Everything’s coming up “smart” these days. And every industry is feeling out how connected systems and products will transform how they operate — and more importantly, how to ensure transformation spells improvement. In manufacturing, sensor-based technology is enabling a massive influx of contextual data that can be applied to a wide range of exciting, disruptive activities, such as predictive analytics, automated maintenance, and machine learning. These kinds of revolutionary changes are generating excitement throughout the industry. But, beyond just the hype, smart technologies also have immense power to address some of the fundamentals of manufacturing, like productivity, efficiency, and customer service — in a pretty revolutionary way.
While the “white space” is often the focus of conversations on how to use digital technologies and Internet of Things (IoT), the financial return on these kinds of innovation are often unclear at the start. However, the strategic application of smart and connected technologies in manufacturing can produce almost immediate gains and ROI and, in essence, fund the longer-term efforts. Some short-term pay-back will help justify the investment to internal stakeholders and decision-makers. The tangible benefits of smart technology’s use in fundamental aspects of business operations is also measurable through the stage of transformation, showing value before the project is even complete.
Productivity gains are among the ”low-hanging fruit” of IoT. Increasing workforce productivity can be as simple as empowering workers with easy access to the data they need to make decisions based on objective and real-time facts, not estimates based on out-of-date information. In this way, managers can be more strategic, front-line users can be more efficient, and various departments can see how their roles impact the bottom-line. When all stakeholders are connected and have line of sight into the big-picture as well as the details of a particular incident, everyone works better together.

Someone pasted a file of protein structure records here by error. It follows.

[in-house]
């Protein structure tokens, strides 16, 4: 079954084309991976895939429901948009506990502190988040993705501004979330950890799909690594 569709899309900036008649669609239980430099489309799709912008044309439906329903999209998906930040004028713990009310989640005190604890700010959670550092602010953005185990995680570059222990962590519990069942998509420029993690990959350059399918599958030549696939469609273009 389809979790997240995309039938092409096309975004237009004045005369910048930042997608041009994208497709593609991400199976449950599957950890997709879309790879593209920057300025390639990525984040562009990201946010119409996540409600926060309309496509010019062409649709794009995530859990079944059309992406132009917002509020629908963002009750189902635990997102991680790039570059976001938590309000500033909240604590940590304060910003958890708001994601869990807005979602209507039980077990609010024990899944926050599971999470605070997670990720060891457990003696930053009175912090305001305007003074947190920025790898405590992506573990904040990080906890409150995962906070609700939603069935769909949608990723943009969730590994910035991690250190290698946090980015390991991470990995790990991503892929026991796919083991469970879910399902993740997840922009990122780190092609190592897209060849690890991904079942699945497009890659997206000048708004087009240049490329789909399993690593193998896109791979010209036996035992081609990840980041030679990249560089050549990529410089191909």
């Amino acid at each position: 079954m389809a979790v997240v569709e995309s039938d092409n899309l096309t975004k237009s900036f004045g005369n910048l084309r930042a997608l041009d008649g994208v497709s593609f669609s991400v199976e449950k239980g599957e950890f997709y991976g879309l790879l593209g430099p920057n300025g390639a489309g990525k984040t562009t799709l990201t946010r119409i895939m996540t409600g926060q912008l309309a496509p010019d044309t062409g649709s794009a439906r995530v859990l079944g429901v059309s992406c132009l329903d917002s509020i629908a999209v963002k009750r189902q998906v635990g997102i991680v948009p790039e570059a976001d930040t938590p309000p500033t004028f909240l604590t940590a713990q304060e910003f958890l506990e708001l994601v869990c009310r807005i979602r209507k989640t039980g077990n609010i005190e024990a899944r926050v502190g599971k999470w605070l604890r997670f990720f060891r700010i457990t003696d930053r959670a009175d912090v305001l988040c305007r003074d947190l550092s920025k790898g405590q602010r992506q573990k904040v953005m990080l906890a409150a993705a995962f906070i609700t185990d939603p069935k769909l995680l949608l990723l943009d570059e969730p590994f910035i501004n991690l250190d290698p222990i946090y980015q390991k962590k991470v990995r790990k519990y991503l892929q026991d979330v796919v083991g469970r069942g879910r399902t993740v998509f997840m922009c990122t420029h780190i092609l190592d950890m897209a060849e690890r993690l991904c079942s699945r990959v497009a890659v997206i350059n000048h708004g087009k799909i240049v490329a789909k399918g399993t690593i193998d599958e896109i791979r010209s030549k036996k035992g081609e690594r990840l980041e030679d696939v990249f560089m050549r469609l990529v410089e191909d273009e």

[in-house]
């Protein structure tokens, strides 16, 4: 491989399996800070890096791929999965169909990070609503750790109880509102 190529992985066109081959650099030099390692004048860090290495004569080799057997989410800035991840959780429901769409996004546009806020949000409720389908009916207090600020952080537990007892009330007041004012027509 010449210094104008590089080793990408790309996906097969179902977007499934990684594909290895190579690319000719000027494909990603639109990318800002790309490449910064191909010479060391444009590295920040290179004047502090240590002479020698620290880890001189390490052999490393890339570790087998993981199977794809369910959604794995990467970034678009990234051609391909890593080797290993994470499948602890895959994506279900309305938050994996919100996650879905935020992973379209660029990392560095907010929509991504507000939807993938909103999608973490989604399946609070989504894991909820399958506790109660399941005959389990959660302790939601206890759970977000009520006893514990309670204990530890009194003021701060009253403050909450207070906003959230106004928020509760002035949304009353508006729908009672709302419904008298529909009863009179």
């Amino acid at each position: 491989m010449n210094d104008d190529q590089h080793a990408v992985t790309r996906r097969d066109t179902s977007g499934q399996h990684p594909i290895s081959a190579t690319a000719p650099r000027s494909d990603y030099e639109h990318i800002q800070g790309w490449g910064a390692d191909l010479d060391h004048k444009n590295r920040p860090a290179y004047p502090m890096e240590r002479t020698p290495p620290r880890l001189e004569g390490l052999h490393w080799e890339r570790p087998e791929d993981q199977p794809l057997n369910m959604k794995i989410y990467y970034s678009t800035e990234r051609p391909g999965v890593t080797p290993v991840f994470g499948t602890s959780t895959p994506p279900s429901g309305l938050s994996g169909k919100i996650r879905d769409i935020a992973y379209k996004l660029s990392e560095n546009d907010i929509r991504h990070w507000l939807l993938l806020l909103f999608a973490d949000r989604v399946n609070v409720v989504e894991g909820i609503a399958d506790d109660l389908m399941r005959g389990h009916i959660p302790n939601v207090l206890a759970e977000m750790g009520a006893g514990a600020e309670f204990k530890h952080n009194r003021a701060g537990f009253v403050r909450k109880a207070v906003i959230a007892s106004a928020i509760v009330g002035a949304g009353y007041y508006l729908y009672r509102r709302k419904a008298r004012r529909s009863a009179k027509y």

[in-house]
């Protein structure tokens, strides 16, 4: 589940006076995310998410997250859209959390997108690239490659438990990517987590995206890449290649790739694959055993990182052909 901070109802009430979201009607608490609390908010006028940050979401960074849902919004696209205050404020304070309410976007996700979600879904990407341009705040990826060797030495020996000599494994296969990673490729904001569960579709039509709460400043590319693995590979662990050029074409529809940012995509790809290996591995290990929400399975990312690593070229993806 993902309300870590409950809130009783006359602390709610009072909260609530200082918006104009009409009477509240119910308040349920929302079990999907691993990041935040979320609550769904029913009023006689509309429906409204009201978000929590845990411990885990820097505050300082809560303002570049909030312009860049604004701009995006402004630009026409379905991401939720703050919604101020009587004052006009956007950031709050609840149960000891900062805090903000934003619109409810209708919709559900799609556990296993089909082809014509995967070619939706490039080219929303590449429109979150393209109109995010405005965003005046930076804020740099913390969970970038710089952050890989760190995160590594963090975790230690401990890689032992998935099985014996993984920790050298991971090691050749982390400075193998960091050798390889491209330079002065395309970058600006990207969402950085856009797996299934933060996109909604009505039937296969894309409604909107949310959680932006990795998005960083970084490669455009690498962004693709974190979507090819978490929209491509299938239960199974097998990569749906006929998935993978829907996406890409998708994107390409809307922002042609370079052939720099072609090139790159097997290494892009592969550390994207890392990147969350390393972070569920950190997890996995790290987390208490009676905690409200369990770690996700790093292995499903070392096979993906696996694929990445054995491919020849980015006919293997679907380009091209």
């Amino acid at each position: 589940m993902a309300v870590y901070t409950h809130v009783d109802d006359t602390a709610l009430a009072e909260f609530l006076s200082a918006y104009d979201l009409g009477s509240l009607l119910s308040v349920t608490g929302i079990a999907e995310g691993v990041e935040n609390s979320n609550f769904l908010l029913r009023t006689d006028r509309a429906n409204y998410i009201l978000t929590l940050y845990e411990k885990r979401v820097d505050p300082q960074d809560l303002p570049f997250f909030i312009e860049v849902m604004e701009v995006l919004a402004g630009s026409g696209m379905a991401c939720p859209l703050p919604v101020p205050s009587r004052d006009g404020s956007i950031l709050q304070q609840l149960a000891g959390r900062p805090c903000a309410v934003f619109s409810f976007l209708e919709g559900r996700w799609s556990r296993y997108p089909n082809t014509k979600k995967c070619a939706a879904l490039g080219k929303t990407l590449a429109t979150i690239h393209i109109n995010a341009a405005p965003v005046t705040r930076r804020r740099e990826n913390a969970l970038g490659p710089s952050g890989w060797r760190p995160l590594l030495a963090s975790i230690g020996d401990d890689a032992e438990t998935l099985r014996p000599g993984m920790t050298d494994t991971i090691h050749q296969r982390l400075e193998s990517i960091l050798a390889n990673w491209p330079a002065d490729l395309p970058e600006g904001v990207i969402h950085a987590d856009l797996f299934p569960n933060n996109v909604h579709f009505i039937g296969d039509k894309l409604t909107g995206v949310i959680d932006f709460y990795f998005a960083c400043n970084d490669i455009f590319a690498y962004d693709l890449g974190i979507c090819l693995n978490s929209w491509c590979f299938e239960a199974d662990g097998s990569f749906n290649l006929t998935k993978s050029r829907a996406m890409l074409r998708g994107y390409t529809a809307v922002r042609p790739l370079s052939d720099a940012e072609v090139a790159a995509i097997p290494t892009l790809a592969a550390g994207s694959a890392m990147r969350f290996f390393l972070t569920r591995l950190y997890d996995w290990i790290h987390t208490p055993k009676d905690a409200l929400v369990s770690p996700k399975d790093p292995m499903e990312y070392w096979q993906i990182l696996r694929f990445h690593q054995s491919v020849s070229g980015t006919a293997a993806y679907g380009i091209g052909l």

Smart technology also helps to optimize shop floor processes. Embedding sensors in machinery allows maintenance teams to monitor the status of equipment on the shop floor and automate preventive maintenance. Sensors can monitor common early warning signs of trouble, including changes in temperature, vibration and pressure. The technology enables alerts when certain trigger points are reached, and these are then sent to the maintenance team for intervention. Early intervention contributes to the overall reduction of unexpected downtime.
With data on maintenance and break-fix repairs, manufacturers can predict precisely which spare parts will be needed, when and where. This drives cost-savings as more accurate predictions eliminates unnecessary inventory. The savings can be quite substantial, especially in industries with very costly components, such as IM&E or A&D, and this frees up capital for other investments.
Using sensors and GPS tracking with material handling equipment and vehicle fleets in the warehouse provides near immediate return on investment. Precisely locating where goods, vehicles and people are assists in managing projects, and creates savings as well. This kind of data improves accuracy in inventory and shipping, and tracking service vehicles and delivery vans helps with routing and predicting delivery times. The ability to verify the data also eliminates discrepancies and improves productivity.
The Investment Pays Off
Smart technologies are revolutionizing everything, with many applications and benefits that have yet to be realized. While disruptive innovations promise gains and new opportunities, they remain untested. However, there are benefits to the fundamentals of business, like manufacturing, which stand to gain from these advances now. Improvements to productivity and efficiency are within reach, and provide fast ROI, reinforcing their practical value. These short-term successes will fund and facilitate investments and improvements down the line as the technologies progress. So for those who integrate IoT in their processes now, the technology won’t be the only one that’s “smart.”
Mark Humphlett is the Senior Director of Industry and Solution Strategy responsible for Infor manufacturing. With more than 20 years in the technology industry and more than 30 years in the manufacturing and distribution industry, Humphlett joined the Infor team through an acquisition in 2006.